Learning By Asking: How Children Ask Questions To Achieve Efficient Search

Azzurra Ruggeri, Tania Lombrozo

Research output: Chapter in Book/Report/Conference proceedingConference contribution

8 Scopus citations

Abstract

One way to learn about the world is by asking questions. We investigate how children (n= 287, 7- to 11-year olds) and young adults (n=160 17- to 18-year olds) ask questions to identify the cause of an event. We find a developmental shift in children's reliance on hypothesis-scanning questions (which test hypotheses directly) versus constraint-seeking questions (which reduce the space of hypotheses), but also that all age groups ask more constraint-seeking questions when hypothesis-scanning questions are unlikely to pay off: when the problem is difficult (Studies 1 and 2) or the solution is one among equally likely alternatives (Study 2). These findings are the first to demonstrate that even young children adapt their strategies for inquiry to increase the efficiency of information search.

Original languageEnglish (US)
Title of host publicationProceedings of the 36th Annual Meeting of the Cognitive Science Society, CogSci 2014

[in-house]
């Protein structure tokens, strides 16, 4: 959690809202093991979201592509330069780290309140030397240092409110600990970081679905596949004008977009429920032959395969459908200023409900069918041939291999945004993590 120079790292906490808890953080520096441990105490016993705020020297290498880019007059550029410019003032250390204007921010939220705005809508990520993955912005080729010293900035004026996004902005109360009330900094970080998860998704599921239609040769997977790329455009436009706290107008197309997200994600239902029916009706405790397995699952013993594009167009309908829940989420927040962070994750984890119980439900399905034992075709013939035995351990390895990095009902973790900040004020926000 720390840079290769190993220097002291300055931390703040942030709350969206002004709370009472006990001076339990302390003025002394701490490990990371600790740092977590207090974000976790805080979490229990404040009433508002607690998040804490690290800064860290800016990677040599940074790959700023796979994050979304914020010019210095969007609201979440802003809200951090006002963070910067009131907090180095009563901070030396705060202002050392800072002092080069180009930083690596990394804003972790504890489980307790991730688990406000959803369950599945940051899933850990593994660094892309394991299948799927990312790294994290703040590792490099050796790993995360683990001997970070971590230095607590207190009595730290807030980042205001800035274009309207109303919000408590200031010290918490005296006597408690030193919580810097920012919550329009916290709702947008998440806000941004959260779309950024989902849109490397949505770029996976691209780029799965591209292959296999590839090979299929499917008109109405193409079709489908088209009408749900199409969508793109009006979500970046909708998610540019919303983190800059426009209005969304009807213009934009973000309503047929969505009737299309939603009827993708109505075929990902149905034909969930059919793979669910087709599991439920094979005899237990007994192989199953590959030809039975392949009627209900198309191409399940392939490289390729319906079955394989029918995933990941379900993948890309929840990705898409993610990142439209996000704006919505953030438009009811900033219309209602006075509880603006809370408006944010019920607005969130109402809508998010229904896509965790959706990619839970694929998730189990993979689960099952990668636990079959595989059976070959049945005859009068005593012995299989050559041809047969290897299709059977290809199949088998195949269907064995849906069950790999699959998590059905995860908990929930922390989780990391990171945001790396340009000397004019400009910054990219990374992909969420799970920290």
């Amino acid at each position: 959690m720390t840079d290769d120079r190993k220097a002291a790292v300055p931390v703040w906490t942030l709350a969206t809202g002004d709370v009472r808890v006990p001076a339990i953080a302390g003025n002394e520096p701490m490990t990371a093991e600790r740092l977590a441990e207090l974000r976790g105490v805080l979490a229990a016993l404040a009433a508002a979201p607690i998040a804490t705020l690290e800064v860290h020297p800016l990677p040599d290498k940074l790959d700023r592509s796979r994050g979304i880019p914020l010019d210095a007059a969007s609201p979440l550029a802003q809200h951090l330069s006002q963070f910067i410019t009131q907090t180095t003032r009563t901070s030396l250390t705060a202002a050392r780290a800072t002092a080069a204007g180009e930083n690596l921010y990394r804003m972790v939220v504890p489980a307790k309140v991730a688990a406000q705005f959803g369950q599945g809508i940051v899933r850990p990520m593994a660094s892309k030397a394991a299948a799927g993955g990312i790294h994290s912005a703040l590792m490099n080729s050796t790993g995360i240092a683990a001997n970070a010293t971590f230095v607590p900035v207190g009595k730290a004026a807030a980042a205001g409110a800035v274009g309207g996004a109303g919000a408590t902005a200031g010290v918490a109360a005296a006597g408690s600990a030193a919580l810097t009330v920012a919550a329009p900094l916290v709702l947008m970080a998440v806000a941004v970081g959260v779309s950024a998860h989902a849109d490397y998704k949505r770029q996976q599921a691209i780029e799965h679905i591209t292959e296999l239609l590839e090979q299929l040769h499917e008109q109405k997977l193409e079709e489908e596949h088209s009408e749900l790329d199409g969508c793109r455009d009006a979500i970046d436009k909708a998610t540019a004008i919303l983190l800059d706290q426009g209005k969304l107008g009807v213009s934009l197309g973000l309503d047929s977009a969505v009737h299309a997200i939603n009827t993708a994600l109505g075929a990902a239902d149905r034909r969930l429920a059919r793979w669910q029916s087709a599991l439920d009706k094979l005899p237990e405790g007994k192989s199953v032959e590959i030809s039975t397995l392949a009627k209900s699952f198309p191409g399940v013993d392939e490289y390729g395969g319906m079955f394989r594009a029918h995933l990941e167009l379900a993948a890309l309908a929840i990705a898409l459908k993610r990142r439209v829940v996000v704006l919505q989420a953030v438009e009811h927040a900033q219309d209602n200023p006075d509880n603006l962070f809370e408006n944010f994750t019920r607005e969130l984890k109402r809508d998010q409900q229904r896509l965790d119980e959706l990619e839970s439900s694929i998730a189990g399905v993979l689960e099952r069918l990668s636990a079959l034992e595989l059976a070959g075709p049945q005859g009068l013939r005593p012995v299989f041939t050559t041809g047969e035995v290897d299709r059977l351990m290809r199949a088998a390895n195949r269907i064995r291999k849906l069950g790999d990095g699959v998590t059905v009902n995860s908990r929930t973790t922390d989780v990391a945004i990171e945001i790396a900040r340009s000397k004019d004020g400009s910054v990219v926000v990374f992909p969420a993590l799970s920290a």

PublisherThe Cognitive Science Society
Pages1335-1340
Number of pages6
ISBN (Electronic)9780991196708
StatePublished - 2014
Externally publishedYes
Event36th Annual Meeting of the Cognitive Science Society, CogSci 2014 - Quebec City, Canada
Duration: Jul 23 2014Jul 26 2014

Publication series

NameProceedings of the 36th Annual Meeting of the Cognitive Science Society, CogSci 2014

Conference

Conference36th Annual Meeting of the Cognitive Science Society, CogSci 2014
Country/TerritoryCanada
CityQuebec City
Period7/23/147/26/14

All Science Journal Classification (ASJC) codes

  • Artificial Intelligence
  • Computer Science Applications
  • Human-Computer Interaction
  • Cognitive Neuroscience

Keywords

  • 20-questions game
  • active learning
  • cognitive development
  • information search

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